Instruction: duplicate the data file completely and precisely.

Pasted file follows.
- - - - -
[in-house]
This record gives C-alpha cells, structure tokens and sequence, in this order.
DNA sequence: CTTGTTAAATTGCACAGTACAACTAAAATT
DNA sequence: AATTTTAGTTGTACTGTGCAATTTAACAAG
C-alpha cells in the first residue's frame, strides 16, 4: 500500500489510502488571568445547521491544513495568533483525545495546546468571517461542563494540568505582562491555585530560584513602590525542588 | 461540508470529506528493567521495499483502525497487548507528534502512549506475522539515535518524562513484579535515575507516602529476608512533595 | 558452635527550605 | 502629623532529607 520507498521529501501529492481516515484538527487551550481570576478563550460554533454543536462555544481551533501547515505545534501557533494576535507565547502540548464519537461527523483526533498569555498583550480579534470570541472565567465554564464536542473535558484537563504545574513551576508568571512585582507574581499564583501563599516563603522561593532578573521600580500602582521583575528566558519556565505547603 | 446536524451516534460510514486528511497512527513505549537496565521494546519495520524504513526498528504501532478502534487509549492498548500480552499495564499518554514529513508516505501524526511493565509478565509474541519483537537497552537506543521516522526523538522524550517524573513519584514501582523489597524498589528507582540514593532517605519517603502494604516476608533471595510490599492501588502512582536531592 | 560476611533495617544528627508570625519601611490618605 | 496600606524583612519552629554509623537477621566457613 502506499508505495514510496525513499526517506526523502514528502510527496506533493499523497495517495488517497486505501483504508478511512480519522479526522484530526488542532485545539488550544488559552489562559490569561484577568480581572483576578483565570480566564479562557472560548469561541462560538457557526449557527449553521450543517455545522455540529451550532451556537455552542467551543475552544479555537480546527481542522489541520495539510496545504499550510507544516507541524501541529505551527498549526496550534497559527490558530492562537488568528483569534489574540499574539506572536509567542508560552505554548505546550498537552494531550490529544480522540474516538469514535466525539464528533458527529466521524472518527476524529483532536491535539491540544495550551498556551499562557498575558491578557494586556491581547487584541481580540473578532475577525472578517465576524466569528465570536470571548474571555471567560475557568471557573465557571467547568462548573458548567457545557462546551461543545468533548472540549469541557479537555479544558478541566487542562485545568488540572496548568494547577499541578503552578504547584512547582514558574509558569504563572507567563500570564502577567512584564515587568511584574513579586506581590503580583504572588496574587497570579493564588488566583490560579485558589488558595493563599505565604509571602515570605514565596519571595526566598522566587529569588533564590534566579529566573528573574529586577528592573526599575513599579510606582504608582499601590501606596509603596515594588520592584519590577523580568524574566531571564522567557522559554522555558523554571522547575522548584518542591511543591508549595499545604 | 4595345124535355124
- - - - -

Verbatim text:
[in-house]
This record gives C-alpha cells, structure tokens and sequence, in this order.
DNA sequence: CTTGTTAAATTGCACAGTACAACTAAAATT
DNA sequence: AATTTTAGTTGTACTGTGCAATTTAACAAG
C-alpha cells in the first residue's frame, strides 16, 4: 500500500489510502488571568445547521491544513495568533483525545495546546468571517461542563494540568505582562491555585530560584513602590525542588 | 461540508470529506528493567521495499483502525497487548507528534502512549506475522539515535518524562513484579535515575507516602529476608512533595 | 558452635527550605 | 502629623532529607 520507498521529501501529492481516515484538527487551550481570576478563550460554533454543536462555544481551533501547515505545534501557533494576535507565547502540548464519537461527523483526533498569555498583550480579534470570541472565567465554564464536542473535558484537563504545574513551576508568571512585582507574581499564583501563599516563603522561593532578573521600580500602582521583575528566558519556565505547603 | 446536524451516534460510514486528511497512527513505549537496565521494546519495520524504513526498528504501532478502534487509549492498548500480552499495564499518554514529513508516505501524526511493565509478565509474541519483537537497552537506543521516522526523538522524550517524573513519584514501582523489597524498589528507582540514593532517605519517603502494604516476608533471595510490599492501588502512582536531592 | 560476611533495617544528627508570625519601611490618605 | 496600606524583612519552629554509623537477621566457613 502506499508505495514510496525513499526517506526523502514528502510527496506533493499523497495517495488517497486505501483504508478511512480519522479526522484530526488542532485545539488550544488559552489562559490569561484577568480581572483576578483565570480566564479562557472560548469561541462560538457557526449557527449553521450543517455545522455540529451550532451556537455552542467551543475552544479555537480546527481542522489541520495539510496545504499550510507544516507541524501541529505551527498549526496550534497559527490558530492562537488568528483569534489574540499574539506572536509567542508560552505554548505546550498537552494531550490529544480522540474516538469514535466525539464528533458527529466521524472518527476524529483532536491535539491540544495550551498556551499562557498575558491578557494586556491581547487584541481580540473578532475577525472578517465576524466569528465570536470571548474571555471567560475557568471557573465557571467547568462548573458548567457545557462546551461543545468533548472540549469541557479537555479544558478541566487542562485545568488540572496548568494547577499541578503552578504547584512547582514558574509558569504563572507567563500570564502577567512584564515587568511584574513579586506581590503580583504572588496574587497570579493564588488566583490560579485558589488558595493563599505565604509571602515570605514565596519571595526566598522566587529569588533564590534566579529566573528573574529586577528592573526599575513599579510606582504608582499601590501606596509603596515594588520592584519590577523580568524574566531571564522567557522559554522555558523554571522547575522548584518542591511543591508549595499545604 | 4595345124535355124